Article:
We have 400 ah available. As we have a gas fridge we can boondock four days easily. I use a cpap, a big user. The DW discovered Harvest Hosts. We have slept in the desert, bars, wineries, brew houses, horse farm, restaurants, museum in Roswell, and several gas stations.
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Old 04-16-2024, 09:32 PM   #14
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Have the new batteries been run down to below 50% charge multiple times?
If so it is likely they are damaged and will no longer hold a full charge.
Best way to check is charge for a long period of time (24 hours) and retry.

*Lead Acid and AGM battries can only be discharged to about 50% without being damaged.
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Old 04-17-2024, 07:26 AM   #15
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good deep cycles can go below the 50% find the specifications from the manufacturers

you can get a chargers that desulfates a lead acid
May add a couple years back into the battery life
Sulfated battery reading-----> https://www.power-sonic.com/blog/wha...ou-prevent-it/

------------------------------------------------------
If batteries are gonners ... take a look at lithium (Lifepo4)
they are safe and have many benefits over Lead acid

your standard converter + some solar or a small lithium charger will work to keep them charged

Lots of threads already in here about Lithium ---> https://www.google.com/search?q=lith...iverforums.com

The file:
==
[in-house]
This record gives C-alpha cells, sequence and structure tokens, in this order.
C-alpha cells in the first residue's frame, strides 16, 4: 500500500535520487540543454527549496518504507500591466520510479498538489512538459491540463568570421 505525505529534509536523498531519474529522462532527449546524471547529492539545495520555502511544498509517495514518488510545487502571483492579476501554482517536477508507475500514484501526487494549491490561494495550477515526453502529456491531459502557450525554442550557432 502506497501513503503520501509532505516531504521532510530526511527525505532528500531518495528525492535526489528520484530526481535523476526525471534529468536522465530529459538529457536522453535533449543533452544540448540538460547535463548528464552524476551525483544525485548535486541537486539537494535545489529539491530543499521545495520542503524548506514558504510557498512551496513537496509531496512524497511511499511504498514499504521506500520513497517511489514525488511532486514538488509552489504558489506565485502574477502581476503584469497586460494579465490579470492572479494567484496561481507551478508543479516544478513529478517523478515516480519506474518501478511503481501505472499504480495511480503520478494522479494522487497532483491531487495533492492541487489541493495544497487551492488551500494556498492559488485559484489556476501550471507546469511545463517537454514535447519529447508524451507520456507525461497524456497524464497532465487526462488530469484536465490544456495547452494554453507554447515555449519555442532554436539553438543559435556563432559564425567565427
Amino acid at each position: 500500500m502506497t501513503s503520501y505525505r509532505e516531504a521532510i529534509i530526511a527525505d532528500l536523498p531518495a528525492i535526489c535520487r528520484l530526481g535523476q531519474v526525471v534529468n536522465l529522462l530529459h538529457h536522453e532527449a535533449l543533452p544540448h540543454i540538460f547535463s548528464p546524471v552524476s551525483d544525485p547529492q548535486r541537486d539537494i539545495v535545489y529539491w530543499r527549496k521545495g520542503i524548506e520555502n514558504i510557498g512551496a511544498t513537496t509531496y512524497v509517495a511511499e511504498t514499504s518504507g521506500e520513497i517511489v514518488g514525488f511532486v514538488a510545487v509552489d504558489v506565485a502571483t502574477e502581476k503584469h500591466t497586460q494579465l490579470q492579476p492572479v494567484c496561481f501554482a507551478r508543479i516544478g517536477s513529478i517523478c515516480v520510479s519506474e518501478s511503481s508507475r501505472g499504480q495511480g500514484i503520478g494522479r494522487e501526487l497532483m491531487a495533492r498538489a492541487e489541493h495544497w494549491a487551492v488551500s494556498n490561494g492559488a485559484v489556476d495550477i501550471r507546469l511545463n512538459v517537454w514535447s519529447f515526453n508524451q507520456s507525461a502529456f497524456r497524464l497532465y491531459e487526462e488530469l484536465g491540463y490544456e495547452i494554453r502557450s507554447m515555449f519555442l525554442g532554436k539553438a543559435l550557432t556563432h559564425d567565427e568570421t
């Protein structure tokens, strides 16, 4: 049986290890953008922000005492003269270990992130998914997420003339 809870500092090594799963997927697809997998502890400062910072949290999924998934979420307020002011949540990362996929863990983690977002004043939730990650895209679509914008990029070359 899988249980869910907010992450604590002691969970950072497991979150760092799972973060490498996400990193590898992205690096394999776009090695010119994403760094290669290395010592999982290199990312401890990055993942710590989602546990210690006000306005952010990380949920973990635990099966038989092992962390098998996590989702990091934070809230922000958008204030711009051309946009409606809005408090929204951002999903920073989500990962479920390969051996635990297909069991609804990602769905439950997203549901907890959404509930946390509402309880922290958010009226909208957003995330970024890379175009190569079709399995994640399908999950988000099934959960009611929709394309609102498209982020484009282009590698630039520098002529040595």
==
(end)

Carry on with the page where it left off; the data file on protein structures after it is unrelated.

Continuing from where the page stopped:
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Old 04-17-2024, 10:03 AM   #16
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Quote:
Originally Posted by Aussieguy View Post
<smip>--
If batteries are gonners ... take a look at lithium (Lifepo4)
they are safe and have many benefits over Lead acid

your standard converter + some solar or a small lithium charger will work to keep them charged

Lots of threads already in here about Lithium ---> https://www.google.com/search?q=lith...iverforums.com
My 6 year old 100ah AGM is finally going. I ordered 2 Lifpo4 batteries for under $400 and a 40 amp DC to DC ($160) charger so I don’t over tax my alternator and charge while driving. Batteries are optimally charged at 20 amps each so the DC-DC is good.
I should now have 4x the usable amp hours and could add an inverter to run the microwave….

Cheap Lifepo4 are now cheaper than an AGM. In 5-6 years I will know if they last as long.
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Old 04-17-2024, 11:30 AM   #17
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I doubt the OP had fully charged batteries and his motorhome was pulling power for more than just the furnace.

The furnace on my Roo pulls 3.34 amps when the flame is on.
My pair of T125 "golf cart" batteries have a capacity of 203 useful amphours (before they won't power much).

6th grade math indicates the planning time for the battery to power the furnace is 203 amphours/3.34 amps = 60 hours.

Something else is going on here. Refrigerator, lights, bilge pump from that voyage from home in Hawaii killed the batteries?

Propane on my furnace consumes about 1#/hour of flame time so the propane should last 40 hours and run out long before the battery.

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Old 04-17-2024, 07:09 PM   #18
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I was wondering how he got it here from Hawaii.
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Old 04-17-2024, 07:41 PM   #19
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there's a boat leaves Hawaii regularly

I shipped my car over was only 900.00... (22 years ago)
Picked it up in LA.
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Old 04-17-2024, 08:56 PM   #20
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I was wondering how he got it here from Hawaii.
I believe that they keep their RV stored in Montana.
I'll be in Kauai next month.